Strava is a free smartphone app and website for tracking your running and biking. Once you have a few friends in Strava, you can share kudos and motivate each other. Of course, you can also get a dedicated GPS watch for running. If you're going to run no more than 5-6 hours (like a marathon), I'd recommend the Garmin Forerunner 610. It has an intuitive interface and touch screen. If you plan on running 7-8 hours or more (like a half-Ironman or more), the Garmin Forerunner 910XT is really nice.
And what software?
For my day-to-day software, it's pretty much Chrome and the web. In 2009 I set myself a 30 day challenge to stop using Microsoft software completely, and after that challenge, Word and other Windows software isn't really appealing. Day to day, I use Linux, Chrome, Chrome OS, and Google Apps to get all my work done. I use Google Authenticator and two-factor authentication to make my Google accounts more secure.
If I need to edit or write a tiny program, vim and Python normally do the trick. For photo editing I use GIMP, and if I need something deeper, my wife has a Mac with Photoshop, Illustrator, and software to make movies and burn DVDs.
For my website mattcutts.com I use Tiger Tech for webhosting, and for my blog I use WordPress. I could have used Google's Blogger software, but I wanted to keep my blog completely under my control and make it very clear that it's my personal blog. I use Gandi to register my domains -- they now offer two-factor authentication too.
- Tasks costs $0.99, but interoperates with Google Tasks.
- I love Pocket Casts for podcasts. It costs $3.99 but totally worth it to listen to This Week in Google and This American Life and Stephen Tobolowsky.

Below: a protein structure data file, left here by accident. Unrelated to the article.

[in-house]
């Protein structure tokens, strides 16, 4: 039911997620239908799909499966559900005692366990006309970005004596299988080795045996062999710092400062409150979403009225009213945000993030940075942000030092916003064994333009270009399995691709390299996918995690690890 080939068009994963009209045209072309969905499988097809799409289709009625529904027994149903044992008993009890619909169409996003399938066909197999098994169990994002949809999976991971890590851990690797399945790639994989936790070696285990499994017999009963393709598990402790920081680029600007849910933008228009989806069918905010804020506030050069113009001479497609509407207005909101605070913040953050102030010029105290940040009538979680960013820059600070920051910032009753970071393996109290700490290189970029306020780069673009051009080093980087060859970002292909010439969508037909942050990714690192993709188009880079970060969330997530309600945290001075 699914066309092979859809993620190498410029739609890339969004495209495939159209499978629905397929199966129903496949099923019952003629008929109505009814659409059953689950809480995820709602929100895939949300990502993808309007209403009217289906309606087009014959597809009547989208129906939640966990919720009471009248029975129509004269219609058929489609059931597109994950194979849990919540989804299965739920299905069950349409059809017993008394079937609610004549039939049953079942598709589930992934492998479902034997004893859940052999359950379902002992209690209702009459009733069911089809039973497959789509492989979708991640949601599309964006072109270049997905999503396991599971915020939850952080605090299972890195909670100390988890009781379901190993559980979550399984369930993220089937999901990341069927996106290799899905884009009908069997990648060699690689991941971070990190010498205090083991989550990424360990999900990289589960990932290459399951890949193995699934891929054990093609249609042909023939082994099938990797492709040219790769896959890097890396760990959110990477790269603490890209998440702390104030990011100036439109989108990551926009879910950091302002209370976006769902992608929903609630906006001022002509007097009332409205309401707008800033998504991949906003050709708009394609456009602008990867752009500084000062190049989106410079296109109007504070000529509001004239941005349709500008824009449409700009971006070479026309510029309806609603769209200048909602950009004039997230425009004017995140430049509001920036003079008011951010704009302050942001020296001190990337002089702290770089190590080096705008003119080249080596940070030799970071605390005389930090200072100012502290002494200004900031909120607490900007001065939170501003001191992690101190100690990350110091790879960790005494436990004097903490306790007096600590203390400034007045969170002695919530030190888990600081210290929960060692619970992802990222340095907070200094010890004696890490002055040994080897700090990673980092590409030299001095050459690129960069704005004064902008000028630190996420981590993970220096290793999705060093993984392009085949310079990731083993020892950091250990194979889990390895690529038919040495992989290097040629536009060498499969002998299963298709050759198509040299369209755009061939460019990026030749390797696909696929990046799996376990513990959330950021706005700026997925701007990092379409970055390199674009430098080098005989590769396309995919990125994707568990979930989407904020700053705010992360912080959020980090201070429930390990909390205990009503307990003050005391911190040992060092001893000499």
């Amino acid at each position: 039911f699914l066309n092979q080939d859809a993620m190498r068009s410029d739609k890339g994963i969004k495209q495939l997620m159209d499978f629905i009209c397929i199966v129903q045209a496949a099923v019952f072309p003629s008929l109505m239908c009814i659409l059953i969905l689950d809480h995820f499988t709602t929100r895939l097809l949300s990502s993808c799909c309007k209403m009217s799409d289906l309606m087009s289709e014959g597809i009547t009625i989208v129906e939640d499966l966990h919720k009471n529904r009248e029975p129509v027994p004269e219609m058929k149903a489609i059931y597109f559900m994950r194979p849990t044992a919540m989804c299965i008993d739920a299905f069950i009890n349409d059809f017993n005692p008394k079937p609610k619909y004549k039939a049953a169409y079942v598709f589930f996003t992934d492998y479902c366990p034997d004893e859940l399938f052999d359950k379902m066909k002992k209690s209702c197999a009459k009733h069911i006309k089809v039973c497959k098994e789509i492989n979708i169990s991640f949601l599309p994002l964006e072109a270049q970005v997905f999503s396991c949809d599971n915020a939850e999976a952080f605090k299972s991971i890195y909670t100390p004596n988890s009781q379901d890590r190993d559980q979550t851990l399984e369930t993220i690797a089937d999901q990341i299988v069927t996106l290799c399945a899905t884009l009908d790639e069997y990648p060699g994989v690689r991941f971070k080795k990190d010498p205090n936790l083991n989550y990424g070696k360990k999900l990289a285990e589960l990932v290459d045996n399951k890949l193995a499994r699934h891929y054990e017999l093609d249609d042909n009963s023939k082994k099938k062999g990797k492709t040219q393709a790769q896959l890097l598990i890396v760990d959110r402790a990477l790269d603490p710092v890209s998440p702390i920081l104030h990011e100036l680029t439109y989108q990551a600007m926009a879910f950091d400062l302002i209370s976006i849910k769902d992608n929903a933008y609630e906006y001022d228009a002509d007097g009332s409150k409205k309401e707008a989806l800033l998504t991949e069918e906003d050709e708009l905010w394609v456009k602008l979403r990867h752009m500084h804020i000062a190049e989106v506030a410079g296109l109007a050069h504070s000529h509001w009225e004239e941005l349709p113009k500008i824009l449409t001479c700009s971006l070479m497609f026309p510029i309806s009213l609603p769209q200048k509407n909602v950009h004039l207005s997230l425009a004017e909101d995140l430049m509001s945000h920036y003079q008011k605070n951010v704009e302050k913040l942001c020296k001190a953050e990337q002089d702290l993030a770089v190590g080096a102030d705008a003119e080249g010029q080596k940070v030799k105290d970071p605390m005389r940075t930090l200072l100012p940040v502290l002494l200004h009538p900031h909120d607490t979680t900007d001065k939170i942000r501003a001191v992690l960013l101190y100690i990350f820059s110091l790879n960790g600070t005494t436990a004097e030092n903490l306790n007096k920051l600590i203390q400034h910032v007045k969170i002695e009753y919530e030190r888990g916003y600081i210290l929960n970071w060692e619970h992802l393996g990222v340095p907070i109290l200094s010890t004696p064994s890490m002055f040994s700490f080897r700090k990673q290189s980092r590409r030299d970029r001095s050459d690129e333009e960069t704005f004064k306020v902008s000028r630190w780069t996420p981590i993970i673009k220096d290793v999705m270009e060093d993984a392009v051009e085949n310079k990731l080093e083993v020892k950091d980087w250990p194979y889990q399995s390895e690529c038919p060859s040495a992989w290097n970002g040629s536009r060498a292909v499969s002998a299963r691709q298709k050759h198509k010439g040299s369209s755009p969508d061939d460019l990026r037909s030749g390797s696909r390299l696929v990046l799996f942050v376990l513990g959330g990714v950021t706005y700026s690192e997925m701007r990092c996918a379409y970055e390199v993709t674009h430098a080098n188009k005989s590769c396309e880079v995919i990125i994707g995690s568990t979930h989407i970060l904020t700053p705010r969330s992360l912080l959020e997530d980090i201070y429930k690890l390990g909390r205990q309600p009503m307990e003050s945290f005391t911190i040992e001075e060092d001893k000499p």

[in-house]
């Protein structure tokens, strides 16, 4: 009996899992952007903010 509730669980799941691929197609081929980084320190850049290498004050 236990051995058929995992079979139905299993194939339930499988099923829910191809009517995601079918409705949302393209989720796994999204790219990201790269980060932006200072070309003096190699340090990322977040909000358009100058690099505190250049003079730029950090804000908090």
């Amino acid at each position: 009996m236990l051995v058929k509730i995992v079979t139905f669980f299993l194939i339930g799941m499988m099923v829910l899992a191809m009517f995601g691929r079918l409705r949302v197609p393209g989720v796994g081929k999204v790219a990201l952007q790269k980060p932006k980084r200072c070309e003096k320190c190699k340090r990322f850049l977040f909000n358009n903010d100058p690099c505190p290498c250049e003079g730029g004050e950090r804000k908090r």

- Google Play Music All Access ($10/month) handles much of my music, but I also use Amazon's MP3 player and Pandora from time to time.
- TripIt rocks for tracking your all your travel information: flights, hotels, and rental cars.
- The latest Fitbit Android app will sync with your Fitbit -- no need for a desktop computer or base station any more. Soon I won't even need a desktop computer for my self-tracking fitness devices, thanks to Bluetooth Low Energy (BLE). Once printers, scanners, storage and my devices are wireless, I'll probably switch to a Chromebox for my home desktop computing.
- If you haven't tried Waze yet, it's really good at shaving off a few minutes from your morning drive commute.
What would be your dream setup?
Let's see. How about contact lenses that lase images directly on your retina. But, you know, gently so there's no damage. And we'll also want high quality earphones that are as unobtrusive as hearing aids. Do those subvocal microphones from all the SEAL team/Tom Clancy technothrillers really exist? Let's say they do, and I'll take one of those. At that point, I could be wired up pretty much any time I want. Next we'd need ubiquitous Internet access, either from satellites or Project Loon. Either is fine; I'm not picky.
I want to pay a reasonable flat monthly fee to access all the books/magazines I can read, movies/TV I can watch, and music I can listen to. We're getting closer on that front.
I'd also like quantum encryption so that you're guaranteed not to have any eavesdropping between parties. I'd like to see every company support data liberation so that you can export your data out from one company, plus interoperability so you could import your data into other services seamlessly. Every company would support two-factor authentication or other strong ways to protect your data. Every company would provide transparency reports on government requests for data.
I'm still trying to decide whether email would be illegal in my dream setup. On one hand, email is email and it's awful and I hate it. On the other hand, you can send cat pics by email. So let's call it a wash. Maybe all email could be illegal except for cat pics.